"These degrees aren't worth the paper that they're printed on," says one insider, who asked CBS News to protect his identity.
The man worked at a so-called diploma mill where students pay a lot of money to get a degree online or through the mail for little or no work.
He says he's not surprised to know that there are people working at almost every level of government who have degrees from these types of operations.
Assistant Secretary of Defense Charles Abell has a master's from Columbus University, a diploma mill Louisiana shut down. Deputy Assistant Secretary Patricia Walker lists among her degrees, a bachelor's from Pacific Western, a diploma mill banned in Oregon and under investigation in Hawaii.
CBS News requested interviews with both officials. The Pentagon turned us down, saying, "We don't consider it an issue."
But using such a degree is a crime in some states. Alan Contreras cracks down on diploma mills for Oregon, a state that's taken the lead on this issue.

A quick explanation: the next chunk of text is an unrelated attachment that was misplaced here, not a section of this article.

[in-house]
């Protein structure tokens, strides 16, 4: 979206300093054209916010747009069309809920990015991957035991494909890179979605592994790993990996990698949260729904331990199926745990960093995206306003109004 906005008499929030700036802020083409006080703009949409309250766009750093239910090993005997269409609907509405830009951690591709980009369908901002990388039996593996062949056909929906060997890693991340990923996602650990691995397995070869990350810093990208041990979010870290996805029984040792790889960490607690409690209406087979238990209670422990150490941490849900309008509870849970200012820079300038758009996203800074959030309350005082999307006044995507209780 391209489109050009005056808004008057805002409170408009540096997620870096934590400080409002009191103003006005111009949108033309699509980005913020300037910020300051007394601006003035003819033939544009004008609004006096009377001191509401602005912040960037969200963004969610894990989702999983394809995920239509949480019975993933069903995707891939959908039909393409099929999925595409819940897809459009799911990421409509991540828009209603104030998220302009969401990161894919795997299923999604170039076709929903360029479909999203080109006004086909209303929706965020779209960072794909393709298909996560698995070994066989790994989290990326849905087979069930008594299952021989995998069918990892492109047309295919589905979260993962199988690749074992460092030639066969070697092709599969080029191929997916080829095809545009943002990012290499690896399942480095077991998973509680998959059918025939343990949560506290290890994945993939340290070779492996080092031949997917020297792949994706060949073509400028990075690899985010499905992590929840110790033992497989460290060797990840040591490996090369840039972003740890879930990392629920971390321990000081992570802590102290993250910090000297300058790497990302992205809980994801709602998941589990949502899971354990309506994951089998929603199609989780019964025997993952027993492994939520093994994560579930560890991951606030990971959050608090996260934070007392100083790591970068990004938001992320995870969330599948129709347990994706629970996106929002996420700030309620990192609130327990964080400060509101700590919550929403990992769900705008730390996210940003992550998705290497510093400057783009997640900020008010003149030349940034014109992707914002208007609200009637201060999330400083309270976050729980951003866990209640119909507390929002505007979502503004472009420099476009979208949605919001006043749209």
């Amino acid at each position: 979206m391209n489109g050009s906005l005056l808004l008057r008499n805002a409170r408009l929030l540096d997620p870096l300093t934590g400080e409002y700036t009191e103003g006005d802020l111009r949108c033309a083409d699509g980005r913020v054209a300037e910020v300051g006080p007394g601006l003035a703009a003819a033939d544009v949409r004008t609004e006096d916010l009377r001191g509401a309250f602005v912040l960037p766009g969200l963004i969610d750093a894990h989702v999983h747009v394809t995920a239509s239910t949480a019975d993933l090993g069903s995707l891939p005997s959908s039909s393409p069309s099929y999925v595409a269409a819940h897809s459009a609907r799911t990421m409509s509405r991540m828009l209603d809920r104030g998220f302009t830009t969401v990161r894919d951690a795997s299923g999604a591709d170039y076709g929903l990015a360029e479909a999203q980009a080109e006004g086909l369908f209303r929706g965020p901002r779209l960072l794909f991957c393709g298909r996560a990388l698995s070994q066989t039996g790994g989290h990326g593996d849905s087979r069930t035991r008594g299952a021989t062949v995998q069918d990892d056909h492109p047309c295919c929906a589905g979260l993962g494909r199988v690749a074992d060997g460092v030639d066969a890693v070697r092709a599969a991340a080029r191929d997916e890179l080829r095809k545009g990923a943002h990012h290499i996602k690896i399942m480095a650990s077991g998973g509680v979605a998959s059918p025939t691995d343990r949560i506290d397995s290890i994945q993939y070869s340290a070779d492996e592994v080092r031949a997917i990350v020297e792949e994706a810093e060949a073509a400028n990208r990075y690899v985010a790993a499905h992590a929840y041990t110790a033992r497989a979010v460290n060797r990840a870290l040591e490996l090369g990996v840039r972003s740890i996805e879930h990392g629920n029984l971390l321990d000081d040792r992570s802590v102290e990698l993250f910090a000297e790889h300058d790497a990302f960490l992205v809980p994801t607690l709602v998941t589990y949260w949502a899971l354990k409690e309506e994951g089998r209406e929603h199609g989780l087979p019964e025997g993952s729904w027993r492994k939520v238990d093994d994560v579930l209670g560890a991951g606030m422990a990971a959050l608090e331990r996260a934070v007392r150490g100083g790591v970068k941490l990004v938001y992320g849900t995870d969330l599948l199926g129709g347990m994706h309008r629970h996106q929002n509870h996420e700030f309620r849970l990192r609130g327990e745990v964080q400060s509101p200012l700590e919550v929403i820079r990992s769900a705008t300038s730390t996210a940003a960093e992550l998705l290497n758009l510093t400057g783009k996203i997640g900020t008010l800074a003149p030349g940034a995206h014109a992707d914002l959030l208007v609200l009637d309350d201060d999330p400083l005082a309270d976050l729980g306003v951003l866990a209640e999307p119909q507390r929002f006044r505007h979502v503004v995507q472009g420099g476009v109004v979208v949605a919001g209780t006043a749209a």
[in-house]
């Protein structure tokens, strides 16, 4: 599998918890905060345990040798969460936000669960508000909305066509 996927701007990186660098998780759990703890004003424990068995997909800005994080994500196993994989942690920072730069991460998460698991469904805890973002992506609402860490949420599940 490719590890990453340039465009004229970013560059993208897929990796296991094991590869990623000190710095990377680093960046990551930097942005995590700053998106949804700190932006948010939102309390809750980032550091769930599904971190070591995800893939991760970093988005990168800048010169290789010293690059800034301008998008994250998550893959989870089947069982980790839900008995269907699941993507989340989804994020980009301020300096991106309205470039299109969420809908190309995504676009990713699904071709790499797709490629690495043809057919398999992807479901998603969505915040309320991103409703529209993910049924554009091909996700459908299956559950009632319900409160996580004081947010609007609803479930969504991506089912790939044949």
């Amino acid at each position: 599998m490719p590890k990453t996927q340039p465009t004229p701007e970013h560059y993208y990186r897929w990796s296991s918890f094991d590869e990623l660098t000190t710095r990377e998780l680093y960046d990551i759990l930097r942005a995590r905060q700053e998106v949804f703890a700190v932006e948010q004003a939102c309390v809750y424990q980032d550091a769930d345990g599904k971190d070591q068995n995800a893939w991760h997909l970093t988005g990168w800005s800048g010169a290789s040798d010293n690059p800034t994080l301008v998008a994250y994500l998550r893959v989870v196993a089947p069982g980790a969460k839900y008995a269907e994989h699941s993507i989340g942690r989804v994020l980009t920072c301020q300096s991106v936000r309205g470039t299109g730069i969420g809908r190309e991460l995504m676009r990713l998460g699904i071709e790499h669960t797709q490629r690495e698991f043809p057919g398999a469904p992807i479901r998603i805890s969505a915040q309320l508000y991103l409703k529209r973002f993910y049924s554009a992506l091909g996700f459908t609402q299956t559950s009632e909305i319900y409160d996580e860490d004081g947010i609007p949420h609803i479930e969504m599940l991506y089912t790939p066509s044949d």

"You don't want somebody with a fake degree working in Homeland Security," says Contreras. "You don't want somebody with a fake degree teaching your children or designing your bridges."
But we found employees with diploma mill degrees at the new Transportation Security Administration, the Defense Intelligence Agency and the Departments of Treasury and Education, where Rene Drouin sits on an advisory committee. He has degrees from two diploma mills including Kensington University.
Kensington was forced out of business by officials in California and Hawaii. Another Kensington alum, Florida State Rep. Jennifer Carroll, just stepped down from the National Commission on Presidential Scholars.
Both Carroll and Drouin say they worked hard and thought their degrees were legitimate.
"The students are being sold a bill of goods that really don't help them at all," the insider says. "There are slick people out there, and it's happening every day, every minute probably somewhere in America."
And taxpayers have paid for bogus degrees some workers used for hiring, promotions and raises.
In part II of the series, a congressional committee hears the results of an investigation into government employees and whether their B.A.'s, M.B.A.'s and Ph.D's are valid.